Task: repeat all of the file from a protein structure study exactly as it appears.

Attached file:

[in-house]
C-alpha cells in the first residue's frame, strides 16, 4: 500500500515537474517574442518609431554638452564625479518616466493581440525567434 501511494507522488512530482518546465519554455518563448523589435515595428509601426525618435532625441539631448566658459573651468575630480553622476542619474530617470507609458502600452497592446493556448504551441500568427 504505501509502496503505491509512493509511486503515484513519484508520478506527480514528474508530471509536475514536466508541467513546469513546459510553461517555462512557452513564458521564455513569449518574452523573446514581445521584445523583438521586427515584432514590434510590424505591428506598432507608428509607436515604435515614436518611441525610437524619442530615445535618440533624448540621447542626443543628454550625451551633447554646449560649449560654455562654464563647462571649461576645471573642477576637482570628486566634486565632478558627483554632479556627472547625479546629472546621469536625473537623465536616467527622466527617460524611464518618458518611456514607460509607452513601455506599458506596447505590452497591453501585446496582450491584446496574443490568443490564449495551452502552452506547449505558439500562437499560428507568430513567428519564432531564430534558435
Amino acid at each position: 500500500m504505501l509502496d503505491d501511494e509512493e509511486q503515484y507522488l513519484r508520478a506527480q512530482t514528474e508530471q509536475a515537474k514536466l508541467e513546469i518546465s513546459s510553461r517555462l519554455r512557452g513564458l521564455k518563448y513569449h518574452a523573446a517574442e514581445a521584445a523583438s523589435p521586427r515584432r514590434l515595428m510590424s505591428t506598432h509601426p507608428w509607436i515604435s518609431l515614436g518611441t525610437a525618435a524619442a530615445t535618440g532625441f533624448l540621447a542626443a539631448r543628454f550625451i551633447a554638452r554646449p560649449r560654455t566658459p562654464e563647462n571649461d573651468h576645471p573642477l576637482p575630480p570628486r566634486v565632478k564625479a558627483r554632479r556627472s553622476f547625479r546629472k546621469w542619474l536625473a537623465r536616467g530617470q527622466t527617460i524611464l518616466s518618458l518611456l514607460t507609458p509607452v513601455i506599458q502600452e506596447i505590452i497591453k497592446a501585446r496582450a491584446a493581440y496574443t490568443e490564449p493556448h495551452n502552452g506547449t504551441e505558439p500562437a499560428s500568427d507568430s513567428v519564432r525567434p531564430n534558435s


[in-house]
C-alpha cells in the first residue's frame, strides 16, 4: 500500500515537474517574442518609431554638452564625479518616466493581440525567434 501511494507522488512530482518546465519554455518563448523589435515595428509601426525618435532625441539631448566658459573651468575630480553622476542619474530617470507609458502600452497592446493556448504551441500568427 504505501509502496503505491509512493509511486503515484513519484508520478506527480514528474508530471509536475514536466508541467513546469513546459510553461517555462512557452513564458521564455513569449518574452523573446514581445521584445523583438521586427515584432514590434510590424505591428506598432507608428509607436515604435515614436518611441525610437524619442530615445535618440533624448540621447542626443543628454550625451551633447554646449560649449560654455562654464563647462571649461576645471573642477576637482570628486566634486565632478558627483554632479556627472547625479546629472546621469536625473537623465536616467527622466527617460524611464518618458518611456514607460509607452513601455506599458506596447505590452497591453501585446496582450491584446496574443490568443490564449495551452502552452506547449505558439500562437499560428507568430513567428519564432531564430534558435
Amino acid at each position: 500500500m504505501l509502496d503505491d501511494e509512493e509511486q503515484y507522488l513519484r508520478a506527480q512530482t514528474e508530471q509536475a515537474k514536466l508541467e513546469i518546465s513546459s510553461r517555462l519554455r512557452g513564458l521564455k518563448y513569449h518574452a523573446a517574442e514581445a521584445a523583438s523589435p521586427r515584432r514590434l515595428m510590424s505591428t506598432h509601426p507608428w509607436i515604435s518609431l515614436g518611441t525610437a525618435a524619442a530615445t535618440g532625441f533624448l540621447a542626443a539631448r543628454f550625451i551633447a554638452r554646449p560649449r560654455t566658459p562654464e563647462n571649461d573651468h576645471p573642477l576637482p575630480p570628486r566634486v565632478k564625479a558627483r554632479r556627472s553622476f547625479r546629472k546621469w542619474l536625473a537623465r536616467g530617470q527622466t527617460i524611464l518616466s518618458l518611456l514607460t507609458p509607452v513601455i506599458q502600452e506596447i505590452i497591453k497592446a501585446r496582450a491584446a493581440y496574443t490568443e490564449p493556448h495551452n502552452g506547449t504551441e505558439p500562437a499560428s500568427d507568430s513567428v519564432r525567434p531564430n534558435s